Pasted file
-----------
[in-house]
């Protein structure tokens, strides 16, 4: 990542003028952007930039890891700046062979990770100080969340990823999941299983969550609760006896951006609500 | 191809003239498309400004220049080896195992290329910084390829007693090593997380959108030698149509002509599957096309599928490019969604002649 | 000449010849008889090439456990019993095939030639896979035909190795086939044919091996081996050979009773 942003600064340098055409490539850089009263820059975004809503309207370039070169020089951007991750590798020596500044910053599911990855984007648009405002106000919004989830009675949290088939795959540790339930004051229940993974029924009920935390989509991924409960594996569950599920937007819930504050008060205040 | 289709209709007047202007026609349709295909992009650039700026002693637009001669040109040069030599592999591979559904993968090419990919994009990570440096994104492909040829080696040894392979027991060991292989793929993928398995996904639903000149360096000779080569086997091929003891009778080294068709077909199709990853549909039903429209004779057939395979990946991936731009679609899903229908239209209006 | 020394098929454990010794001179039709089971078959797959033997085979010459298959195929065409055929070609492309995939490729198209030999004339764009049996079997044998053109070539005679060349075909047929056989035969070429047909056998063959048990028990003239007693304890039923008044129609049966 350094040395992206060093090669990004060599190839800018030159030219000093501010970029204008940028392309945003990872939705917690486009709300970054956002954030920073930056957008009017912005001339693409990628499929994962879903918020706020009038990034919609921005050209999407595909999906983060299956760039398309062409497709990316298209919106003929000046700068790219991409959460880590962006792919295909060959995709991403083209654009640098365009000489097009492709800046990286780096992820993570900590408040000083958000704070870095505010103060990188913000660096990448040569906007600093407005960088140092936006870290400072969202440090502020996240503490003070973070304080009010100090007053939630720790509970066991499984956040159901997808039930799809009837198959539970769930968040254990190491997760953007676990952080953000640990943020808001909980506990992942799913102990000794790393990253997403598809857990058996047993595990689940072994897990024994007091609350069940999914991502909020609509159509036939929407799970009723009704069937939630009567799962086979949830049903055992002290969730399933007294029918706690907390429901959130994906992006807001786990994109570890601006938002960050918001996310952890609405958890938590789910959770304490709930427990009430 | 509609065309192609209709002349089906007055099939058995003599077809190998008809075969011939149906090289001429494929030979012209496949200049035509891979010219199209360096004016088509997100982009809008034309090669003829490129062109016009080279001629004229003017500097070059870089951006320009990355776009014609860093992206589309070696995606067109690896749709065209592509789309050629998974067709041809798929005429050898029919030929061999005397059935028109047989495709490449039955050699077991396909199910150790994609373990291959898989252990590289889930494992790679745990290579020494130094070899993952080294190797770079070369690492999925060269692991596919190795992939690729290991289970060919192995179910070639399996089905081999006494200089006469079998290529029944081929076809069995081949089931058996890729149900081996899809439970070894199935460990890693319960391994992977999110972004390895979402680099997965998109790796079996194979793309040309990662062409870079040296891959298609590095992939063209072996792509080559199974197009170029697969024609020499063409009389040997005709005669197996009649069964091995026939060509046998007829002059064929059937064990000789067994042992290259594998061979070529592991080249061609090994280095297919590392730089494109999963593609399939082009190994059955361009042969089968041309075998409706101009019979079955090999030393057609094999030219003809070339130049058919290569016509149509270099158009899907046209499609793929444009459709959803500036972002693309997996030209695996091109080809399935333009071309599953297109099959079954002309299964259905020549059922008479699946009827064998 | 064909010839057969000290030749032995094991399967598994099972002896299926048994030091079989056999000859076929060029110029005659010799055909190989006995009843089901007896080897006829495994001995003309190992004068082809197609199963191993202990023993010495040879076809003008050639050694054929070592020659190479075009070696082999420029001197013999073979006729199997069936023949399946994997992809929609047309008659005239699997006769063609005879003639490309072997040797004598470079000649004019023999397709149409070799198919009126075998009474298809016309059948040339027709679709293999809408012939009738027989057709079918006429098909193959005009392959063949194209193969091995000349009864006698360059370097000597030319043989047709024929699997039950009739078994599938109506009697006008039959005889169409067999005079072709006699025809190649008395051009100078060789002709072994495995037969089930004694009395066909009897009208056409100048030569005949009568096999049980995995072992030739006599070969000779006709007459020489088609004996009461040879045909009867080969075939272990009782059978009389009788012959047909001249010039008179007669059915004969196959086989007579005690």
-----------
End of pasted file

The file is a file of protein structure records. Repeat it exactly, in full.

[in-house]
């Protein structure tokens, strides 16, 4: 990542003028952007930039890891700046062979990770100080969340990823999941299983969550609760006896951006609500 | 191809003239498309400004220049080896195992290329910084390829007693090593997380959108030698149509002509599957096309599928490019969604002649 | 000449010849008889090439456990019993095939030639896979035909190795086939044919091996081996050979009773 942003600064340098055409490539850089009263820059975004809503309207370039070169020089951007991750590798020596500044910053599911990855984007648009405002106000919004989830009675949290088939795959540790339930004051229940993974029924009920935390989509991924409960594996569950599920937007819930504050008060205040 | 289709209709007047202007026609349709295909992009650039700026002693637009001669040109040069030599592999591979559904993968090419990919994009990570440096994104492909040829080696040894392979027991060991292989793929993928398995996904639903000149360096000779080569086997091929003891009778080294068709077909199709990853549909039903429209004779057939395979990946991936731009679609899903229908239209209006 | 020394098929454990010794001179039709089971078959797959033997085979010459298959195929065409055929070609492309995939490729198209030999004339764009049996079997044998053109070539005679060349075909047929056989035969070429047909056998063959048990028990003239007693304890039923008044129609049966 350094040395992206060093090669990004060599190839800018030159030219000093501010970029204008940028392309945003990872939705917690486009709300970054956002954030920073930056957008009017912005001339693409990628499929994962879903918020706020009038990034919609921005050209999407595909999906983060299956760039398309062409497709990316298209919106003929000046700068790219991409959460880590962006792919295909060959995709991403083209654009640098365009000489097009492709800046990286780096992820993570900590408040000083958000704070870095505010103060990188913000660096990448040569906007600093407005960088140092936006870290400072969202440090502020996240503490003070973070304080009010100090007053939630720790509970066991499984956040159901997808039930799809009837198959539970769930968040254990190491997760953007676990952080953000640990943020808001909980506990992942799913102990000794790393990253997403598809857990058996047993595990689940072994897990024994007091609350069940999914991502909020609509159509036939929407799970009723009704069937939630009567799962086979949830049903055992002290969730399933007294029918706690907390429901959130994906992006807001786990994109570890601006938002960050918001996310952890609405958890938590789910959770304490709930427990009430 | 509609065309192609209709002349089906007055099939058995003599077809190998008809075969011939149906090289001429494929030979012209496949200049035509891979010219199209360096004016088509997100982009809008034309090669003829490129062109016009080279001629004229003017500097070059870089951006320009990355776009014609860093992206589309070696995606067109690896749709065209592509789309050629998974067709041809798929005429050898029919030929061999005397059935028109047989495709490449039955050699077991396909199910150790994609373990291959898989252990590289889930494992790679745990290579020494130094070899993952080294190797770079070369690492999925060269692991596919190795992939690729290991289970060919192995179910070639399996089905081999006494200089006469079998290529029944081929076809069995081949089931058996890729149900081996899809439970070894199935460990890693319960391994992977999110972004390895979402680099997965998109790796079996194979793309040309990662062409870079040296891959298609590095992939063209072996792509080559199974197009170029697969024609020499063409009389040997005709005669197996009649069964091995026939060509046998007829002059064929059937064990000789067994042992290259594998061979070529592991080249061609090994280095297919590392730089494109999963593609399939082009190994059955361009042969089968041309075998409706101009019979079955090999030393057609094999030219003809070339130049058919290569016509149509270099158009899907046209499609793929444009459709959803500036972002693309997996030209695996091109080809399935333009071309599953297109099959079954002309299964259905020549059922008479699946009827064998 | 064909010839057969000290030749032995094991399967598994099972002896299926048994030091079989056999000859076929060029110029005659010799055909190989006995009843089901007896080897006829495994001995003309190992004068082809197609199963191993202990023993010495040879076809003008050639050694054929070592020659190479075009070696082999420029001197013999073979006729199997069936023949399946994997992809929609047309008659005239699997006769063609005879003639490309072997040797004598470079000649004019023999397709149409070799198919009126075998009474298809016309059948040339027709679709293999809408012939009738027989057709079918006429098909193959005009392959063949194209193969091995000349009864006698360059370097000597030319043989047709024929699997039950009739078994599938109506009697006008039959005889169409067999005079072709006699025809190649008395051009100078060789002709072994495995037969089930004694009395066909009897009208056409100048030569005949009568096999049980995995072992030739006599070969000779006709007459020489088609004996009461040879045909009867080969075939272990009782059978009389009788012959047909001249010039008179007669059915004969196959086989007579005690």